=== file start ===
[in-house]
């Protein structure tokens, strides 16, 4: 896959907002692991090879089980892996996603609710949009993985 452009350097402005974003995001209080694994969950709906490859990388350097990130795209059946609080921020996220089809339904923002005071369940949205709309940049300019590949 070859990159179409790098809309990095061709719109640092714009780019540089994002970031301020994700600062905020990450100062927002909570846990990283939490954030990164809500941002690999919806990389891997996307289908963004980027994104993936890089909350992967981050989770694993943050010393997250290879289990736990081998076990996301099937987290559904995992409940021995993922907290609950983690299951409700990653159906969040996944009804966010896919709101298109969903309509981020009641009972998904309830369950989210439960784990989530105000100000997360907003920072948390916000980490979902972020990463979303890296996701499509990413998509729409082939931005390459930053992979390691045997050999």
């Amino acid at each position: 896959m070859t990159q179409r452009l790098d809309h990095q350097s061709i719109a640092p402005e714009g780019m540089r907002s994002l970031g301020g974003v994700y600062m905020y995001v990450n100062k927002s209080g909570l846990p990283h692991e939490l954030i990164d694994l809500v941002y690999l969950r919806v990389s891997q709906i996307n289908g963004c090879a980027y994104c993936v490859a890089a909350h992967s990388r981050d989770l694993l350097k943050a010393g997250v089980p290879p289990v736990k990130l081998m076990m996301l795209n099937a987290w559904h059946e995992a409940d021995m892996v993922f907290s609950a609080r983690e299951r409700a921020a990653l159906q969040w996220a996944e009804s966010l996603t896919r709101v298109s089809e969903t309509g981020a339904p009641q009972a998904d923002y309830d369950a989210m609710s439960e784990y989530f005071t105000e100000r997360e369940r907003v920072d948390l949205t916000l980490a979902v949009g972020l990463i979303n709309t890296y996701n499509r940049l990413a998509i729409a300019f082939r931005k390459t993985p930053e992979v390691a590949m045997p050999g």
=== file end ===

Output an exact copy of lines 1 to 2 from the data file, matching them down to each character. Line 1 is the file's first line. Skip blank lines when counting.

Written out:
[in-house]
């Protein structure tokens, strides 16, 4: 896959907002692991090879089980892996996603609710949009993985 452009350097402005974003995001209080694994969950709906490859990388350097990130795209059946609080921020996220089809339904923002005071369940949205709309940049300019590949 070859990159179409790098809309990095061709719109640092714009780019540089994002970031301020994700600062905020990450100062927002909570846990990283939490954030990164809500941002690999919806990389891997996307289908963004980027994104993936890089909350992967981050989770694993943050010393997250290879289990736990081998076990996301099937987290559904995992409940021995993922907290609950983690299951409700990653159906969040996944009804966010896919709101298109969903309509981020009641009972998904309830369950989210439960784990989530105000100000997360907003920072948390916000980490979902972020990463979303890296996701499509990413998509729409082939931005390459930053992979390691045997050999």